Authorities in Somalia's self-declared autonomous region of Puntland are offering hundreds of internally displaced persons (IDPs) skills training in a bid to integrate the growing influx of displaced, officials said.
"We started with 250 people selected from the [IDP] camps and the host community and we are training them for four months," said Mohamed Said, head of DANDOR, a local NGO implementing the training in Bosasso, Puntland's commercial capital.
Said told IRIN that 80 percent of the trainees were IDPs and the rest from the host community. "We had to add some members of the host community because some of them are as needy as the displaced."
He said subjects included tailoring, welding, plumbing and electrical services, tie-dye and incense-making, some taught by IDPs.
In the past 20 years of civil strife in south-central Somalia, thousands of IDPs fleeing the violence have settled in Puntland.
There are an estimated 28,000 displaced persons in Bosasso, according to the UN.
Tthe participants were selected with the help of the IDPs themselves and Bosasso local authorities. "Of the total number of trainees, 146 are women and 104 are men," Said told IRIN.
UN Development Programme Somalia was funding the project. "We will continue and expand depending on funding," he added.
Barni Awil Nur has been an IDP in Bossaso for more than three years. The mother of two is learning how to tie-dye clothes and said the training was a "Godsend".
Nur said: "I have been here for a long time and I don’t know if I am going anywhere else any time soon. This gives me an opportunity to earn my living. I don’t have to wash other people's clothes or clean their homes."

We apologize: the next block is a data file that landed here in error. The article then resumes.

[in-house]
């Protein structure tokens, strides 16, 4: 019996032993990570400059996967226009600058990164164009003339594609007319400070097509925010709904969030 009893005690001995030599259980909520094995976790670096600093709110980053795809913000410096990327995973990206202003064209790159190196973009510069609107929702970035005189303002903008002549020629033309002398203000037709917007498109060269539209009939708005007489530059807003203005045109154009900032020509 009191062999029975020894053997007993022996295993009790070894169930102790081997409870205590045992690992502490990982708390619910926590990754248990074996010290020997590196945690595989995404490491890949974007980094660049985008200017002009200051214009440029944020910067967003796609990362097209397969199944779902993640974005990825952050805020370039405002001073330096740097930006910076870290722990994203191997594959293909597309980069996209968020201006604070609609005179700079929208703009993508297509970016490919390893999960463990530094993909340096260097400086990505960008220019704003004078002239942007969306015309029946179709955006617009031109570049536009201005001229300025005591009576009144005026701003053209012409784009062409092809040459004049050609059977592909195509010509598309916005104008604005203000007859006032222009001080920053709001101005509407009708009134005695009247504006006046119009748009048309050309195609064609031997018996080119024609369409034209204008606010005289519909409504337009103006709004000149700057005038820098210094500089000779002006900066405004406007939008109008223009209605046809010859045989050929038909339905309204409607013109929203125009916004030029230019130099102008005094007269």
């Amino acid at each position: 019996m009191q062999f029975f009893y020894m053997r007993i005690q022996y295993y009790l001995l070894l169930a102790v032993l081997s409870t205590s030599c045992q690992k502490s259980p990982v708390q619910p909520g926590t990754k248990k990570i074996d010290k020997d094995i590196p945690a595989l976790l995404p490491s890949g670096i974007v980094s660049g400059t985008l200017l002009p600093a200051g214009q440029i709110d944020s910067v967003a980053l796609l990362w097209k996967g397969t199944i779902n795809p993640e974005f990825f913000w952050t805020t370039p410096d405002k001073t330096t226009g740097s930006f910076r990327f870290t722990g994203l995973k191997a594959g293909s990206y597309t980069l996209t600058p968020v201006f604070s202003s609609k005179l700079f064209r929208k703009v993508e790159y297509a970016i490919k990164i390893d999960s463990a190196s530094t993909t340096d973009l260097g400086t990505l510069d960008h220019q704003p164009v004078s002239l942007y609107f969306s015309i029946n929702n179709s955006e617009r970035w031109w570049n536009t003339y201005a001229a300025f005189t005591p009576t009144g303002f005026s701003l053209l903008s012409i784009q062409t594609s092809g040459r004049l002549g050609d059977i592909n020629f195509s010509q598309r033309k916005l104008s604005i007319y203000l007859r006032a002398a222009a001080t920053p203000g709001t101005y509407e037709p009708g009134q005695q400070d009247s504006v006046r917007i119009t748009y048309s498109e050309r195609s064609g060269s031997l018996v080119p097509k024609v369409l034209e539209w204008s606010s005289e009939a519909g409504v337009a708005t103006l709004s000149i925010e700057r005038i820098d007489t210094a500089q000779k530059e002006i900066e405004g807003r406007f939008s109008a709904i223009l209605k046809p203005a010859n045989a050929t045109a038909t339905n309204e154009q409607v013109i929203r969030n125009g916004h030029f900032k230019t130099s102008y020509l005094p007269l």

Abdullahi Ahmed, from Merka, has been in Bosasso for a year. "Until I got this offer to train here, I was a porter in the market. It is not an easy job and you don’t always get work. There are too many porters."
Ahmed is being trained as a welder. "As soon as I complete the course, I want to start a welding business with some friends."
Said of DANDOR said once the trainees complete their training, they will be provided with a starter toolkit to enable them to begin working.
Abdulkadir Yusuf Dahir, the deputy mayor of Bosasso, who launched the training, said the city was determined to help integrate the displaced into the community but needed help in doing so.
"This training is a good start but we need much more like it if we are going to succeed," Dahir said.
He urged aid agencies to help Bosasso deal with the growing influx of displaced by "giving them skills that will enable them to be productive and reduce their dependency on handouts".
This article was produced by IRIN News while it was part of the United Nations Office for the Coordination of Humanitarian Affairs. Please send queries on copyright or liability to the UN. For more information: https://shop.un.org/rights-permissions
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